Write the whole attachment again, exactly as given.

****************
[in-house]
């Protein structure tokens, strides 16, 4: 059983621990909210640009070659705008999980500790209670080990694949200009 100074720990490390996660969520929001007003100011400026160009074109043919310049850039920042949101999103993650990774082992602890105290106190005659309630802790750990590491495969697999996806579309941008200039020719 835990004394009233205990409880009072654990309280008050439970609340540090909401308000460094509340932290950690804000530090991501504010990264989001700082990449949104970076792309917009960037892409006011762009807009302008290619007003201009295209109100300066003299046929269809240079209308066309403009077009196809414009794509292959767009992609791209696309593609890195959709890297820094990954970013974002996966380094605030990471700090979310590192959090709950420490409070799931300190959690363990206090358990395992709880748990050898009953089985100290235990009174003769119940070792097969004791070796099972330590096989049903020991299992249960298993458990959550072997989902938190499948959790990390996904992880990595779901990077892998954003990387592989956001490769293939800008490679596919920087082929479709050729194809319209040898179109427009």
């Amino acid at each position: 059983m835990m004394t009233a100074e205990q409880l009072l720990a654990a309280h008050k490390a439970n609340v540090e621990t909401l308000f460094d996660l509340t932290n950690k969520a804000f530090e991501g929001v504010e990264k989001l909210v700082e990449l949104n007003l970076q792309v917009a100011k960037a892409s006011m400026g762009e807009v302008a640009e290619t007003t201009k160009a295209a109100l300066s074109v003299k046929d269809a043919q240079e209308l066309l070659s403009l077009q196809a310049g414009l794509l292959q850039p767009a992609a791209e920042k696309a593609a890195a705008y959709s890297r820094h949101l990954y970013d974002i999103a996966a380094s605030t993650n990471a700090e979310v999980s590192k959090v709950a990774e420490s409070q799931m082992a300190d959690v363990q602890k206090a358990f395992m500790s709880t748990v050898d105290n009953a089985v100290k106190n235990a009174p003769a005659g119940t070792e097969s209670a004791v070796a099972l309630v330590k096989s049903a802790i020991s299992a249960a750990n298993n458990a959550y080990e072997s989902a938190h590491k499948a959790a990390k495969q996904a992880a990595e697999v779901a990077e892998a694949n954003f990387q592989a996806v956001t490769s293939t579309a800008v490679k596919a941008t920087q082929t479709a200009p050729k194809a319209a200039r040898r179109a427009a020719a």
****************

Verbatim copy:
[in-house]
């Protein structure tokens, strides 16, 4: 059983621990909210640009070659705008999980500790209670080990694949200009 100074720990490390996660969520929001007003100011400026160009074109043919310049850039920042949101999103993650990774082992602890105290106190005659309630802790750990590491495969697999996806579309941008200039020719 835990004394009233205990409880009072654990309280008050439970609340540090909401308000460094509340932290950690804000530090991501504010990264989001700082990449949104970076792309917009960037892409006011762009807009302008290619007003201009295209109100300066003299046929269809240079209308066309403009077009196809414009794509292959767009992609791209696309593609890195959709890297820094990954970013974002996966380094605030990471700090979310590192959090709950420490409070799931300190959690363990206090358990395992709880748990050898009953089985100290235990009174003769119940070792097969004791070796099972330590096989049903020991299992249960298993458990959550072997989902938190499948959790990390996904992880990595779901990077892998954003990387592989956001490769293939800008490679596919920087082929479709050729194809319209040898179109427009």
């Amino acid at each position: 059983m835990m004394t009233a100074e205990q409880l009072l720990a654990a309280h008050k490390a439970n609340v540090e621990t909401l308000f460094d996660l509340t932290n950690k969520a804000f530090e991501g929001v504010e990264k989001l909210v700082e990449l949104n007003l970076q792309v917009a100011k960037a892409s006011m400026g762009e807009v302008a640009e290619t007003t201009k160009a295209a109100l300066s074109v003299k046929d269809a043919q240079e209308l066309l070659s403009l077009q196809a310049g414009l794509l292959q850039p767009a992609a791209e920042k696309a593609a890195a705008y959709s890297r820094h949101l990954y970013d974002i999103a996966a380094s605030t993650n990471a700090e979310v999980s590192k959090v709950a990774e420490s409070q799931m082992a300190d959690v363990q602890k206090a358990f395992m500790s709880t748990v050898d105290n009953a089985v100290k106190n235990a009174p003769a005659g119940t070792e097969s209670a004791v070796a099972l309630v330590k096989s049903a802790i020991s299992a249960a750990n298993n458990a959550y080990e072997s989902a938190h590491k499948a959790a990390k495969q996904a992880a990595e697999v779901a990077e892998a694949n954003f990387q592989a996806v956001t490769s293939t579309a800008v490679k596919a941008t920087q082929t479709a200009p050729k194809a319209a200039r040898r179109a427009a020719a």